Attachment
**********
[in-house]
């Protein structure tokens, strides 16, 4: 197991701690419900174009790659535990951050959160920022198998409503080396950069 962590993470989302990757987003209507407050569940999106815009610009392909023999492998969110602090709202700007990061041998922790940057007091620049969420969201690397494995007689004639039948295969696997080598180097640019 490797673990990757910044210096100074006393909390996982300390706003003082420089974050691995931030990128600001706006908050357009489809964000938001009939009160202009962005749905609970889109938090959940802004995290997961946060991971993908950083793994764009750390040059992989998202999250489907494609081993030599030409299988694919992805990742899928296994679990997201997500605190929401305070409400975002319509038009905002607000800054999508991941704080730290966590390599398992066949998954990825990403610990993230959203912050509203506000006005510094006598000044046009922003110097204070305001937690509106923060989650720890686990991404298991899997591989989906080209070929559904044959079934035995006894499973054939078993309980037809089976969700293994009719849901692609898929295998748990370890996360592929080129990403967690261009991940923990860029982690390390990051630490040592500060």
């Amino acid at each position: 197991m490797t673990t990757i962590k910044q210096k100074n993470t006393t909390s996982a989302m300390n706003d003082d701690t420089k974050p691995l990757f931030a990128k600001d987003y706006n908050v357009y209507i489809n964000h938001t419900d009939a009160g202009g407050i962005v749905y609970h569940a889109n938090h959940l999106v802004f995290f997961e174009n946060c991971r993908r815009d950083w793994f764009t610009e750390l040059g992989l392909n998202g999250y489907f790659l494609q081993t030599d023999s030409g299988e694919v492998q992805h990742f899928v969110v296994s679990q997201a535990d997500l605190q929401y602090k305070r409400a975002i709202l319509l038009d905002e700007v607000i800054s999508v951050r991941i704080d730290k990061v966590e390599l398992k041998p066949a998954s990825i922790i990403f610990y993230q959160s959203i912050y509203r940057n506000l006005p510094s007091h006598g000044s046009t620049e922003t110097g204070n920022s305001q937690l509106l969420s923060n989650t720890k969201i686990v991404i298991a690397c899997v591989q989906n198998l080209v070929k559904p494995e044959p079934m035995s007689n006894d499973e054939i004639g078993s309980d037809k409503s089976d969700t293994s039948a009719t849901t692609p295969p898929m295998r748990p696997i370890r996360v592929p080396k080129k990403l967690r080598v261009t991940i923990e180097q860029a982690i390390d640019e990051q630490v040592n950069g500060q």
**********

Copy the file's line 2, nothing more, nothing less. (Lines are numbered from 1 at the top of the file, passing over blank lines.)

């Protein structure tokens, strides 16, 4: 197991701690419900174009790659535990951050959160920022198998409503080396950069 962590993470989302990757987003209507407050569940999106815009610009392909023999492998969110602090709202700007990061041998922790940057007091620049969420969201690397494995007689004639039948295969696997080598180097640019 490797673990990757910044210096100074006393909390996982300390706003003082420089974050691995931030990128600001706006908050357009489809964000938001009939009160202009962005749905609970889109938090959940802004995290997961946060991971993908950083793994764009750390040059992989998202999250489907494609081993030599030409299988694919992805990742899928296994679990997201997500605190929401305070409400975002319509038009905002607000800054999508991941704080730290966590390599398992066949998954990825990403610990993230959203912050509203506000006005510094006598000044046009922003110097204070305001937690509106923060989650720890686990991404298991899997591989989906080209070929559904044959079934035995006894499973054939078993309980037809089976969700293994009719849901692609898929295998748990370890996360592929080129990403967690261009991940923990860029982690390390990051630490040592500060």